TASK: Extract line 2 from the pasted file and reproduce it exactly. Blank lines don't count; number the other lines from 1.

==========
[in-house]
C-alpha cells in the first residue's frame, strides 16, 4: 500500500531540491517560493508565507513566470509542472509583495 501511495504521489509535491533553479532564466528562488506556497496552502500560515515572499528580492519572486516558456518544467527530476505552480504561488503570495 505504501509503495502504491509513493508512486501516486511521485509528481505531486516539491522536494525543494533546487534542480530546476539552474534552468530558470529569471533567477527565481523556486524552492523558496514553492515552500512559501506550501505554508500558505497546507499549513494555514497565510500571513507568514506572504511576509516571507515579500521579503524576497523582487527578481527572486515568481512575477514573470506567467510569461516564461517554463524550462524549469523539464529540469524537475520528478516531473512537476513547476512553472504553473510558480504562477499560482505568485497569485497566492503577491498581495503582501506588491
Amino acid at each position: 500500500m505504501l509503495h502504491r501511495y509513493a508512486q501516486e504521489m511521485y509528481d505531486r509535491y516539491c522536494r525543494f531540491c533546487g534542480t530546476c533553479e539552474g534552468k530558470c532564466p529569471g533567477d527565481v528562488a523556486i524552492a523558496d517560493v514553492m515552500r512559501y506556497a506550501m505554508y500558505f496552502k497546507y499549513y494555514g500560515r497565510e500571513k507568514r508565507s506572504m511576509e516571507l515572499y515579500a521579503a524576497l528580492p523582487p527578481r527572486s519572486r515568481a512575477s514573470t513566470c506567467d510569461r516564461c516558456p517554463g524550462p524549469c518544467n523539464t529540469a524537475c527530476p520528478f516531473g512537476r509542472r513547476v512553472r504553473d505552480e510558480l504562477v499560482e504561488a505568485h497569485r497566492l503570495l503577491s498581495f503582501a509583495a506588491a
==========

C-alpha cells in the first residue's frame, strides 16, 4: 500500500531540491517560493508565507513566470509542472509583495 501511495504521489509535491533553479532564466528562488506556497496552502500560515515572499528580492519572486516558456518544467527530476505552480504561488503570495 505504501509503495502504491509513493508512486501516486511521485509528481505531486516539491522536494525543494533546487534542480530546476539552474534552468530558470529569471533567477527565481523556486524552492523558496514553492515552500512559501506550501505554508500558505497546507499549513494555514497565510500571513507568514506572504511576509516571507515579500521579503524576497523582487527578481527572486515568481512575477514573470506567467510569461516564461517554463524550462524549469523539464529540469524537475520528478516531473512537476513547476512553472504553473510558480504562477499560482505568485497569485497566492503577491498581495503582501506588491